in France.
Instead of giving the money to the players, Mpofu allegedly held on to it,
claiming he wanted to pay the players when they arrived in Cairo, Egypt.
"When events turned out to be not so conducive for the preparations, I had
to find a way to make sure we did get what we had gone out there to do.
Maybe the best thing I should have done was to give the players all their
money and face the embarrassment of being stranded so far away from home.
Right or wrong, that was my decision and I still stand by it. I made the
payment to the Moroccans using that money and I have receipts to prove it,"
wrote Mpofu.
Mpofu claims he paid the Moroccans money to take the team to Cairo from
Marrakech where they played a friendly match with the hosts after one
Inquiel Pierre of Sport Global Management allegedly dumped the team in the
North African country.
Pierre, who had arranged the match between Zimbabwe and Morocco, Mpofu said,
had promised to take care of the airfares for Zimbabwe to and from Marrakech
from France.
The letter went on: "After our game with Morocco, they offered us an
extended stay on condition that we join their chartered flight direct to
Cairo on January 18. To me it made a lot of sense, as going back to France
would subject my players to the cold weather they were obviously not
comfortable with. I then called Pierre and asked him to re-route our tickets
to fly direct to Cairo. It was then I noticed that he had changed the date."
The Zifa boss said they were then dumped by Pierre in Marrakech.
"He (Pierre) had also arranged the Morocco-Angola game. At this point, the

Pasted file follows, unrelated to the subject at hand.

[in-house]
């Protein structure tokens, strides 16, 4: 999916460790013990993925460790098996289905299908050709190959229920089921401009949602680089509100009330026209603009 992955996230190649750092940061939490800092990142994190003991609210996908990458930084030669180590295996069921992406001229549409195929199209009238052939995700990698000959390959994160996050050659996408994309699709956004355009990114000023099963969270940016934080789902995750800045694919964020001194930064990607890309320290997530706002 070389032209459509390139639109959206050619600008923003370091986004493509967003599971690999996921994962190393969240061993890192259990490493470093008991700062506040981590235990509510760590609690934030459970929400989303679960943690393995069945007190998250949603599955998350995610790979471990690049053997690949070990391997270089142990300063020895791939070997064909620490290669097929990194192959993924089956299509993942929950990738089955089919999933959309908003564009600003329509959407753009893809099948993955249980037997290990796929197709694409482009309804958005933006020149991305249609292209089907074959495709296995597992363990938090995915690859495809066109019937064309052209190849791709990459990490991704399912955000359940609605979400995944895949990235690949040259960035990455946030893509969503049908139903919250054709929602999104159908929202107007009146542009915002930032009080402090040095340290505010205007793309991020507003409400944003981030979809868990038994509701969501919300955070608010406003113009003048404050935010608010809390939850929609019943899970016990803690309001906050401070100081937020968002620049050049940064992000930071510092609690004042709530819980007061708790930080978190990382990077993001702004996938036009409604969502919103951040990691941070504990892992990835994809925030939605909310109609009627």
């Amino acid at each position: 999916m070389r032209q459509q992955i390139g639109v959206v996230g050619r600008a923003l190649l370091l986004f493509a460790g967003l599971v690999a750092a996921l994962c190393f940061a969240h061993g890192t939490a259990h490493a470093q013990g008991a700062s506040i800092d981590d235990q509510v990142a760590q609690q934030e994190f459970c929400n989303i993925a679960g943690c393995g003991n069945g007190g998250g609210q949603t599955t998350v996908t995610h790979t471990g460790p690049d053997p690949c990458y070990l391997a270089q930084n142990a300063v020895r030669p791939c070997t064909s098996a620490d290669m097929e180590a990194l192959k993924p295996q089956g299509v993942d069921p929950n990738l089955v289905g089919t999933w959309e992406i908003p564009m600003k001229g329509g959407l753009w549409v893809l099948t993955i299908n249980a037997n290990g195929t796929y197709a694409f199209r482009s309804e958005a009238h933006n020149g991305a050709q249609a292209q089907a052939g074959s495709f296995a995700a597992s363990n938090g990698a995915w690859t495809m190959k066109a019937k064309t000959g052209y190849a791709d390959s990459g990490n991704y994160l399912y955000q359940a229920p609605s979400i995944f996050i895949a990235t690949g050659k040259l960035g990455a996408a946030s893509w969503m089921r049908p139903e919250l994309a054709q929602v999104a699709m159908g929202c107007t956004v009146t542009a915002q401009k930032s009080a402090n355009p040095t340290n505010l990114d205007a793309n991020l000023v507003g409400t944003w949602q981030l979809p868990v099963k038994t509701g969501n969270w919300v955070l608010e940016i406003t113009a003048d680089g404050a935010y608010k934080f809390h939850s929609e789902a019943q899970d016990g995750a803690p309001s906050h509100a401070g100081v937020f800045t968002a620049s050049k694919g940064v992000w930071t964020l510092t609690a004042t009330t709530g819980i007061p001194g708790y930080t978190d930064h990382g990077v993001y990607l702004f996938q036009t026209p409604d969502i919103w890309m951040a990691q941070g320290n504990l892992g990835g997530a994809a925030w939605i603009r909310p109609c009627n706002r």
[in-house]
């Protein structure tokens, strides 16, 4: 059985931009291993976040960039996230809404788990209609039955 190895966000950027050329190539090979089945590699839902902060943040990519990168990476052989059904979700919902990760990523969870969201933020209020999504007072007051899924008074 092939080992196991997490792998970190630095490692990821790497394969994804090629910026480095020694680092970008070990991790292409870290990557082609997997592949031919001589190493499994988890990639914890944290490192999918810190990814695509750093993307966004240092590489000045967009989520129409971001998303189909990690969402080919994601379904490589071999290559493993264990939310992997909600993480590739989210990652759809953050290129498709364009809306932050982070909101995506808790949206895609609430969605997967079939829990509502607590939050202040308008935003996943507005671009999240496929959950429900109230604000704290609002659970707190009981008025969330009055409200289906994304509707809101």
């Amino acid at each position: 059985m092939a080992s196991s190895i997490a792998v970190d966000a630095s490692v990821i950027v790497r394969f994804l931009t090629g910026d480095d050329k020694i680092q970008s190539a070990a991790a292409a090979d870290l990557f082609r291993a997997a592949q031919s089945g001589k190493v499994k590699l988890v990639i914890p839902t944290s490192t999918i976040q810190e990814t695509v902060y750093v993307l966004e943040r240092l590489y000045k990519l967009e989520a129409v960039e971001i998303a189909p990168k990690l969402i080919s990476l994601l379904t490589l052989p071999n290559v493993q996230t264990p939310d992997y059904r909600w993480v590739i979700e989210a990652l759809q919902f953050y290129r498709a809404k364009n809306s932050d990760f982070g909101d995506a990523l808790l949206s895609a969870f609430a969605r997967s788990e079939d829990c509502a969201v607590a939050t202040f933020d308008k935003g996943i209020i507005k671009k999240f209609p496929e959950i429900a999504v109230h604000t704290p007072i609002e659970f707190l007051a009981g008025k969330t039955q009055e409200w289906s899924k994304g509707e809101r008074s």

Angolans had arrived and he excused himself saying he wanted to have a word
with someone
              To Page 2
From page 1
 in the foyer and the next I heard he had gone with the Angolans."
The Bulawayo-based administrator said he then paid out US$17 000 of the
US$21 320 they needed for the Warriors to travel to Cairo. The remainder,
Mpofu said, would be paid in Egypt.
But revelations in Port Said showed that the Moroccans had offered
Zimbabweans a free ride from their country. Kufa Chinoza, a diplomat with
the Zimbabwean embassy, broke the news according to Mpofu.
"Mr Kufa from the embassy told the gathering that we got a free ride from
Morocco according to communication he had received from Sheriff. This could
only mean one thing that I was lying to the ministers and therefore had
stolen the money I claimed to have paid," Mpofu said.
The former Highlanders official also said there were tribal divisions
following the revelations.
He said: "The unfortunate thing about this is that it has affected the
players to the extent that there has developed a regional if not tribal
divide among the players because of me. The only logical thing for me is to
resign and leave immediately to create some harmony in the team."
Sources told The Daily Mirror in Port Said that Mpofu was restrained from
walking out of the Egyptian port city by fellow board members who felt
investigations must be carried out first before he could resign.
Efforts to get comments from Khan and the Warriors' Fund chairperson Tendai
Savanhu went in vain yesterday.
Meanwhile, the whereabouts of Mpofu could not be ascertained yesterday. He
did not arrive with the national team, as expected, on Thursday.

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7 nabbed at RG's office over passports